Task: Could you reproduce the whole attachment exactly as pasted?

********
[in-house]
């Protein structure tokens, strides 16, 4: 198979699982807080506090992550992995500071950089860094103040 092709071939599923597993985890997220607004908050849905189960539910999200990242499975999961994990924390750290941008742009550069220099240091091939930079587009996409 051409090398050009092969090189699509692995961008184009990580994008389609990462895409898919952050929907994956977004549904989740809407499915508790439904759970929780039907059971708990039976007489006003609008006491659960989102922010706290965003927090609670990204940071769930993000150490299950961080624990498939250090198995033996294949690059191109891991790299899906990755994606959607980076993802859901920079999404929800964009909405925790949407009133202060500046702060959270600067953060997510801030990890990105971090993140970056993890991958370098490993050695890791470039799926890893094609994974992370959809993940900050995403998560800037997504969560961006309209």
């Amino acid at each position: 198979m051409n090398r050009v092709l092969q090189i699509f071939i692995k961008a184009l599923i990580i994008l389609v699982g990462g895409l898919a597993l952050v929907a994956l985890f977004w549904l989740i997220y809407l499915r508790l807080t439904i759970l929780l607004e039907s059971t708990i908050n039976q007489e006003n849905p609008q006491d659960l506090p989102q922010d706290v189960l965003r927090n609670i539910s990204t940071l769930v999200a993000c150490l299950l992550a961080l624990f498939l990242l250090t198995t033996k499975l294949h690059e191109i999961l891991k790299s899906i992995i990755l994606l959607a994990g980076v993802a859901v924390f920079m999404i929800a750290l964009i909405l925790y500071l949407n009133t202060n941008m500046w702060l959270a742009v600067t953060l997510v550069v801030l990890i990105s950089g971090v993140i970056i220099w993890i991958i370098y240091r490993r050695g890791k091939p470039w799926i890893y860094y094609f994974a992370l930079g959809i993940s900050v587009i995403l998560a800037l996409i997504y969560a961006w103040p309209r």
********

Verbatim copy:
[in-house]
């Protein structure tokens, strides 16, 4: 198979699982807080506090992550992995500071950089860094103040 092709071939599923597993985890997220607004908050849905189960539910999200990242499975999961994990924390750290941008742009550069220099240091091939930079587009996409 051409090398050009092969090189699509692995961008184009990580994008389609990462895409898919952050929907994956977004549904989740809407499915508790439904759970929780039907059971708990039976007489006003609008006491659960989102922010706290965003927090609670990204940071769930993000150490299950961080624990498939250090198995033996294949690059191109891991790299899906990755994606959607980076993802859901920079999404929800964009909405925790949407009133202060500046702060959270600067953060997510801030990890990105971090993140970056993890991958370098490993050695890791470039799926890893094609994974992370959809993940900050995403998560800037997504969560961006309209």
């Amino acid at each position: 198979m051409n090398r050009v092709l092969q090189i699509f071939i692995k961008a184009l599923i990580i994008l389609v699982g990462g895409l898919a597993l952050v929907a994956l985890f977004w549904l989740i997220y809407l499915r508790l807080t439904i759970l929780l607004e039907s059971t708990i908050n039976q007489e006003n849905p609008q006491d659960l506090p989102q922010d706290v189960l965003r927090n609670i539910s990204t940071l769930v999200a993000c150490l299950l992550a961080l624990f498939l990242l250090t198995t033996k499975l294949h690059e191109i999961l891991k790299s899906i992995i990755l994606l959607a994990g980076v993802a859901v924390f920079m999404i929800a750290l964009i909405l925790y500071l949407n009133t202060n941008m500046w702060l959270a742009v600067t953060l997510v550069v801030l990890i990105s950089g971090v993140i970056i220099w993890i991958i370098y240091r490993r050695g890791k091939p470039w799926i890893y860094y094609f994974a992370l930079g959809i993940s900050v587009i995403l998560a800037l996409i997504y969560a961006w103040p309209r």